SSO Evaluations: Infiltration and Inflow using SWMM RUNOFF and EXTRAN
Rainfall dependent inflow and infiltration (RDI/I) into sanitary sewer systems has long been recognized as a source of operating problems in wastewater collection and treatment systems. RDI/I can cause sanitary sewer flows to increase during wet weather to rates that exceed the hydraulic capacity of the wastewater collection system in one or more locations. When this occurs, the hydraulic grade line is elevated to a level that can cause sanitary sewer overflows (SSOs), with the resulting surcharged flows entering basements, overflowing to the street surface through manholes, or discharging to nearby streams through constructed overflow points. RDI/I has also been observed to contribute to serious operating problems at wastewater treatment facilities, including hydraulic overloading and disruption of biological and other plant processes. Thus, the need to understand and control the RDI/I problem is crucial.
Two very different hydrologic processes are involved in the sanitary and combined sewer systems in response to wet weather. The more straightforward and well-understood process is that of the combined sewer system, where surface runoff is the predominant response. However, hydrologic processes in the sanitary sewer system are not as well understood, nor are they as accurately modeled with reasonably available data. As a result, empirical data are used to estimate the hydrologic response in the sanitary sewer system, rather than deterministically model the physical process. Attempts to simulate the sanitary sewer response using algorithms and tools developed for simulating combined sewer response typically yield less reliable results and solutions.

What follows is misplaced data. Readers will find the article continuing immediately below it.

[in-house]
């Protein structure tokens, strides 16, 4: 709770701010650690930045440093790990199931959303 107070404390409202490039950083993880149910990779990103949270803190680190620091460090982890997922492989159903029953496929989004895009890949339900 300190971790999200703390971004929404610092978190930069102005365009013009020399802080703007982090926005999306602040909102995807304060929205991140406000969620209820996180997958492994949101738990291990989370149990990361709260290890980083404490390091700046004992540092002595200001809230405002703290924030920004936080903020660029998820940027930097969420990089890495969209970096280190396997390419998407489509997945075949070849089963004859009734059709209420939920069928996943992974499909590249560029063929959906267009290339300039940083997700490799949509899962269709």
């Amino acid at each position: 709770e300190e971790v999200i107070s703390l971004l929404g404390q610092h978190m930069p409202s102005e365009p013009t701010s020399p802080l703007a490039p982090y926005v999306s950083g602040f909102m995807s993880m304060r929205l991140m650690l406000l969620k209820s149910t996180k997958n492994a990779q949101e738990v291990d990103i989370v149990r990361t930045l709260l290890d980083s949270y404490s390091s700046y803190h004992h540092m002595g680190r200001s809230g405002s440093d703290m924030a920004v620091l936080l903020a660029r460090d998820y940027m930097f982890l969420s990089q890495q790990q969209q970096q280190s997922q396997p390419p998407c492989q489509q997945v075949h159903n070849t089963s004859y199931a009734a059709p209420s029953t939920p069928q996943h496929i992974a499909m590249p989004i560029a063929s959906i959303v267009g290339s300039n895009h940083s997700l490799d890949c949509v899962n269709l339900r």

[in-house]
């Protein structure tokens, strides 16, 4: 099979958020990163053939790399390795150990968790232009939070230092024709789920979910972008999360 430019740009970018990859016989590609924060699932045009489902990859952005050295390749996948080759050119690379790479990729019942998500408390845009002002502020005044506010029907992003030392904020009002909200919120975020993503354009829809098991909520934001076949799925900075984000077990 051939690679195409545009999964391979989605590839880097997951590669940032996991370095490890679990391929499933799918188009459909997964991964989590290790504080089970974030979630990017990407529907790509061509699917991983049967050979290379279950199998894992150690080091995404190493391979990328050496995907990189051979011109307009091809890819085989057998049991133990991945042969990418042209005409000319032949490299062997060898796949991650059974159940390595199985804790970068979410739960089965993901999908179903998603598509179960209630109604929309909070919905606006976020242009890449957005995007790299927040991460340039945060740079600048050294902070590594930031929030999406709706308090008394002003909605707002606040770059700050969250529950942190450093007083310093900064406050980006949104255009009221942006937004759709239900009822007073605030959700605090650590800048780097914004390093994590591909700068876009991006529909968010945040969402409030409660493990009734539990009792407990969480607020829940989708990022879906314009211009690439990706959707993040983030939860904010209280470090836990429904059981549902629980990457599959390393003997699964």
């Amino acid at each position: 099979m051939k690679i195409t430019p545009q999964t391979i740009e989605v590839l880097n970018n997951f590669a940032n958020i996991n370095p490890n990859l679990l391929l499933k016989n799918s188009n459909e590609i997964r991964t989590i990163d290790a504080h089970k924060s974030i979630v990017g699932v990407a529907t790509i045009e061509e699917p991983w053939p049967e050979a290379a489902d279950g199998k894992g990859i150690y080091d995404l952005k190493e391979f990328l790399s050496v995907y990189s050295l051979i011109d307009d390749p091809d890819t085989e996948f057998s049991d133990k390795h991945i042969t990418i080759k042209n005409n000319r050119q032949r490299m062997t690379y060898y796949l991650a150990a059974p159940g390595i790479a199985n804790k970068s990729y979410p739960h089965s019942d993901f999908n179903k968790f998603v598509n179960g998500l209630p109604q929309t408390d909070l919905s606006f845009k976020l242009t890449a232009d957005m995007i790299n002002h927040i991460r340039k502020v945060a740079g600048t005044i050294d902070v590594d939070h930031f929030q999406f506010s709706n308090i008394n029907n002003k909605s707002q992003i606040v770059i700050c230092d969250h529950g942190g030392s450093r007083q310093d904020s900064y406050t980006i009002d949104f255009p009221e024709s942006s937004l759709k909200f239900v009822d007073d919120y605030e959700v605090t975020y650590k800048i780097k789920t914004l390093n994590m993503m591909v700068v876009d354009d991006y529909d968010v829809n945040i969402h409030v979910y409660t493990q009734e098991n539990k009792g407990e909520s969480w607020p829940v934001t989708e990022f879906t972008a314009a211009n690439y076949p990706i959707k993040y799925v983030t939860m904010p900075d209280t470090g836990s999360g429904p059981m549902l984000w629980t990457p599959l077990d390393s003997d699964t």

This chapter presents methodology to develop accurate sanitary sewer models which can be used to cost-effectively address wet-weather problems such as excessive RDI/I and resulting SSOs and basement backups.
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